Don’t let your CV make you blend in with the crowd. Change things up a bit and keep it fresh, just remember there are some essential principals you cannot ignore.
When drafting your CV it is very difficult to get the layout, content, design and theme perfect. To be honest, there is no right or wrong way to do a CV as a CV should be tailored for varying recipients, positions and industries. Essentially, you are playing to your audience. Feel free to get creative with your CV and have some fun with it. Having said that, there are some key aspects of every CV which must be taken on board whether drafting your CV from scratch or revamping your existing CV.
The key elements which must be present in all CV’s are personal contact details, educational details, experience, achievements, additional skills and references. Outside of these common necessities, we have put a few tips together to help you increase the likelihood of your CV standing out from the rest and even get that interview.
Get the basics right!
Grammar! Grammar! Grammar! Cannot stress this enough. Read your CV at least three times before getting someone else to give it a proof read also. The content may be strong and the layout very good but a spelling error will take away from all that. It will give the impression that you are lazy.
Stick to 2 pages (Max 3)
As your CV is likely to be in a pile of hundreds, it is important that you keep your CV concise. You do not want the reader trawling through pages upon pages for the information they are looking for. You want the reader to have a good impression of your CV and having it condensed to two pages is one way of doing that.
Tailor your CV
This can be a frustrating task if sending out countless CV’s each week, however it is probably the most important exercise you can do to increase your chances of getting that interview. You must read the job advert, the job description and person specification (if available). Use these to identify what are the key skills and characteristics the reader will be looking for in your CV. Make sure you highlight these skills where possible and adapt your experience and attributes to make up for the criteria you may not possess.
When detailing your interests and hobbies outside of work, be careful how these may make you appear to a reader, remember they will not be able to pick up from your voice trajectory, body language, etc what your personality is like so this section of the CV is a small chance for the reader to see your personal side. Try to avoid solitary interests such as ‘watching TV’ as this may make the reader feel as though you lack in people skills. Where possible, try to include interests that involve social interaction and require interpersonal skills, such as manager of local underage team, involved in a local theater group, volunteering, etc.
Embrace the bullet points!
While you may have plenty of strengths you want to relay to the reader, you must be wary of the common pitfall of information overload. Use bullet points and keep the information concise and relevant. This will allow for more ‘white space’ on your CV, making it easier on the eye for the reader. It will also help the reader pick out the information they are looking for. Remember, the reader is looking for specific information, not a biography!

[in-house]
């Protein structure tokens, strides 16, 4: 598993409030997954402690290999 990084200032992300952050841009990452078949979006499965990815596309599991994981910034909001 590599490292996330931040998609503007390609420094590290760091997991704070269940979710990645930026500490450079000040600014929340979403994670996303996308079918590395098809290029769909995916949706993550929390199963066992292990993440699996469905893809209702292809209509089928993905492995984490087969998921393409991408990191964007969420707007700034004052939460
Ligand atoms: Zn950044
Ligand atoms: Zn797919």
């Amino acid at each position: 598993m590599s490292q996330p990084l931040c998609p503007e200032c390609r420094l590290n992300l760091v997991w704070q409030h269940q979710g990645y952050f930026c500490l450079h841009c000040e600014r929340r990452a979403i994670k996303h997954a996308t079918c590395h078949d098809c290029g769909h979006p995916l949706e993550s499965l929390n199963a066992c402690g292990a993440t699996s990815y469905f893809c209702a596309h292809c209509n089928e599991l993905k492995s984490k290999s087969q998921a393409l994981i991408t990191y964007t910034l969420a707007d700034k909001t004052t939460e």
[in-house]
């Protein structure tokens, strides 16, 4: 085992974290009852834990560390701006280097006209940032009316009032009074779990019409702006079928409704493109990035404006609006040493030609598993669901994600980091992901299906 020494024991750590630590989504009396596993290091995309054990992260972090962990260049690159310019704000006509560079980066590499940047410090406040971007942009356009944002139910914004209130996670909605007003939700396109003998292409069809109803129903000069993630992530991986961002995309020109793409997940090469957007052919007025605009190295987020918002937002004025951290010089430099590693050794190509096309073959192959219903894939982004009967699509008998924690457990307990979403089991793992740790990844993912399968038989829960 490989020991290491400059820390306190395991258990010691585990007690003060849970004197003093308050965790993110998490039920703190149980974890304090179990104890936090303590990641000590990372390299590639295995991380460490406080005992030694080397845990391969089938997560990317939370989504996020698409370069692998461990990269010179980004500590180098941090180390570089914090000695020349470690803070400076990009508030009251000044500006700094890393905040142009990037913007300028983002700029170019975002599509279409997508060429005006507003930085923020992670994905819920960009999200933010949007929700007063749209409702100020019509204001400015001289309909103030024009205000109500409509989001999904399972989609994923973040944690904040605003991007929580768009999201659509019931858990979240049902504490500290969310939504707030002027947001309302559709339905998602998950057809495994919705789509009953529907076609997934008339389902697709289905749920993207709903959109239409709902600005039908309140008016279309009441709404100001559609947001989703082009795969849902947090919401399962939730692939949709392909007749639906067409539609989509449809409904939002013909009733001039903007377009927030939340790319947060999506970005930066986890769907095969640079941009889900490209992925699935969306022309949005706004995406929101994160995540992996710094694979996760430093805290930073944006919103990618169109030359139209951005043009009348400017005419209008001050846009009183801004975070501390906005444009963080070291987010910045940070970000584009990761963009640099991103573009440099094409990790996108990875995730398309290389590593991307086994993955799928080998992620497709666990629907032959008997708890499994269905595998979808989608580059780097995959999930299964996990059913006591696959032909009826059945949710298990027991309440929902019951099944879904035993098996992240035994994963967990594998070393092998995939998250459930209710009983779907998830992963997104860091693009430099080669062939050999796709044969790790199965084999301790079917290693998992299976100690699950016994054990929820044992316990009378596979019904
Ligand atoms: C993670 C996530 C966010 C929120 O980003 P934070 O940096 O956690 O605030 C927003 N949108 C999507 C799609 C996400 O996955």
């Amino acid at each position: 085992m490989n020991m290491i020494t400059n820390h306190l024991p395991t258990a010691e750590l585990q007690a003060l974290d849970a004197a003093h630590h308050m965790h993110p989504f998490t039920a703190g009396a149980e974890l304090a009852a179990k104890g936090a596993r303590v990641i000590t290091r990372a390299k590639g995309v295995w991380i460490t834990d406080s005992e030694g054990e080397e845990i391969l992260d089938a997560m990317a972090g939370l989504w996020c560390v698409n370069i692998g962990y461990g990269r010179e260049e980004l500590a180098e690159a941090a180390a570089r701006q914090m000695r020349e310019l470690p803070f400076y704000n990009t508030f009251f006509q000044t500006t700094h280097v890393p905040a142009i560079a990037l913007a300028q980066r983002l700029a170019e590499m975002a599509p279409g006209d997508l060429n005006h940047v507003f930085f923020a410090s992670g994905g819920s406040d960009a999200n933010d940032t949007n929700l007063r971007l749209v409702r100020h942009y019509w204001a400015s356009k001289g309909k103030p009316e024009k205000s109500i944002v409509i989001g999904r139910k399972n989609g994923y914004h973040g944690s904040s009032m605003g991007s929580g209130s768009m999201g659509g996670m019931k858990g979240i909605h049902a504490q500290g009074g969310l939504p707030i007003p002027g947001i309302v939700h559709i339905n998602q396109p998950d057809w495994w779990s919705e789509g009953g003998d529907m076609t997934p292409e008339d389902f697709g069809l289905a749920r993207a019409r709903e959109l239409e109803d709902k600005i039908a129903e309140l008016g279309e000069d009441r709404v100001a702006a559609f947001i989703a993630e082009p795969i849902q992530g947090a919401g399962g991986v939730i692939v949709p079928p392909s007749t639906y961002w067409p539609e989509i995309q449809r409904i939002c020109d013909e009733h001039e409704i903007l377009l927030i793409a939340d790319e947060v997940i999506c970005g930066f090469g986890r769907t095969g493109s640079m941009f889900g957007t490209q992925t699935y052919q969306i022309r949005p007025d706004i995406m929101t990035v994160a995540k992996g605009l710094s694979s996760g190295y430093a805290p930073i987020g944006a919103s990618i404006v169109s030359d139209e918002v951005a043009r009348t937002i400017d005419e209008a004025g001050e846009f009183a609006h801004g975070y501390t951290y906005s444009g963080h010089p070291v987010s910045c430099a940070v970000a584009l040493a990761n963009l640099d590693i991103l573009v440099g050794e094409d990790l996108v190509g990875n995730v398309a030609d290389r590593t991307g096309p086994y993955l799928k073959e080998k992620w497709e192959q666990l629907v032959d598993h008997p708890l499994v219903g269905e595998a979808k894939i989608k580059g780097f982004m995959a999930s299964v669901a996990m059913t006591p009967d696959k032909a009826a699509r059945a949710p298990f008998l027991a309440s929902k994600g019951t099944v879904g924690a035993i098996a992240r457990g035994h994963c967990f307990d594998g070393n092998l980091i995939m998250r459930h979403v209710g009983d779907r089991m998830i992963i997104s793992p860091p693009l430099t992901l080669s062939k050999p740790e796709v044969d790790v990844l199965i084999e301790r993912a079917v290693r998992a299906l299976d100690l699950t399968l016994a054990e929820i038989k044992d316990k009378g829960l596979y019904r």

Without being repetitive, litter your CV with power words such as ‘designed’, ‘managed’, ‘developed’, etc. Use these words to emphasise your projects and achievements. Power words are a great way to give the reader the feeling that the person behind the CV is a confident performer who gets things done.
Don’t Leave gaps
Do not leave any timeline gaps in your CV. Have some text relating to a period where you were out of work or traveling such as training or up-skilling courses you may have undertaken during this time or any voluntary work you may have been involved in during your travels. A gap does not create mystery and intrigue, instead it creates a level of caution and sense that you have something you wish to hide. This would not bode well with your ‘Honesty’ characteristic!
If you can provide numbers you should do so e.g. “I increased sales by 35% within a 6-month period.” This quantifies your achievements and makes for an easier read. It is hard to avoid numbers when trying to extract the information you are looking for. Round up figures, within a modest range of course as you do not want to fall foul of the last point below.
Keep it Current
Whether you are looking for a job or not, you should keep your CV up-to-date. Whenever a big opportunity presents itself, you need something which is fresh and up-to-date to show before the opportunity passes. Starting from scratch with your CV can be difficult and just as difficult as taking an old CV which is out of date and trying to update it. If you are job hunting and you find yourself applying for two different jobs with the same company with approximately 6 months between the applications, your CV should have changed in some way. Either the layout, a new course commenced, a new volunteering experience, an internship completed, etc. If the reader notices that you are still without a job and nothing has changed in your CV in the previous 6 months they will assume that you could be lazy or hard to motivate! You do not want either impression given.
Honesty is Best Policy
The most important tip to take from this is that while you may wish to enhance your experience and abilities, there is a line you must not cross. If you cannot stand over what your CV states with a clear conscious then take it out. The truth will come out in the interview and damage your chances of getting the job, or worse it may not come to light until you are working in the job and everything starts to fall apart around you. It is in your interest not to get yourself into a position which you are not properly equipped for.